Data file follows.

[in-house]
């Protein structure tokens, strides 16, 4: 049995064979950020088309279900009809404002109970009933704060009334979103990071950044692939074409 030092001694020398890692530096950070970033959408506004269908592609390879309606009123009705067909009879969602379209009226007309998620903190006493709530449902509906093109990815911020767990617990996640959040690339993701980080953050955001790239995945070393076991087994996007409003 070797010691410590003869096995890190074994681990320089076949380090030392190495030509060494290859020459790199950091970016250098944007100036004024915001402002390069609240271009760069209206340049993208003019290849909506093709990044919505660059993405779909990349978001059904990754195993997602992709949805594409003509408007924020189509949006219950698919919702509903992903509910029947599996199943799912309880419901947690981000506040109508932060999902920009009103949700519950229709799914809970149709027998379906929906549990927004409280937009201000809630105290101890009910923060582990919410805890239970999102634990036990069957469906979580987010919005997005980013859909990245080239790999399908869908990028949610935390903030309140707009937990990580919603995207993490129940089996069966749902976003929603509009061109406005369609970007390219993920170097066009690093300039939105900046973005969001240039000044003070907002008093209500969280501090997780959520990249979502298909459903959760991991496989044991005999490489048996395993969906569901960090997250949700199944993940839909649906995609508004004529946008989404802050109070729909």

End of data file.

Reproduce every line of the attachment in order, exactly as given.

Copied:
[in-house]
């Protein structure tokens, strides 16, 4: 049995064979950020088309279900009809404002109970009933704060009334979103990071950044692939074409 030092001694020398890692530096950070970033959408506004269908592609390879309606009123009705067909009879969602379209009226007309998620903190006493709530449902509906093109990815911020767990617990996640959040690339993701980080953050955001790239995945070393076991087994996007409003 070797010691410590003869096995890190074994681990320089076949380090030392190495030509060494290859020459790199950091970016250098944007100036004024915001402002390069609240271009760069209206340049993208003019290849909506093709990044919505660059993405779909990349978001059904990754195993997602992709949805594409003509408007924020189509949006219950698919919702509903992903509910029947599996199943799912309880419901947690981000506040109508932060999902920009009103949700519950229709799914809970149709027998379906929906549990927004409280937009201000809630105290101890009910923060582990919410805890239970999102634990036990069957469906979580987010919005997005980013859909990245080239790999399908869908990028949610935390903030309140707009937990990580919603995207993490129940089996069966749902976003929603509009061109406005369609970007390219993920170097066009690093300039939105900046973005969001240039000044003070907002008093209500969280501090997780959520990249979502298909459903959760991991496989044991005999490489048996395993969906569901960090997250949700199944993940839909649906995609508004004529946008989404802050109070729909």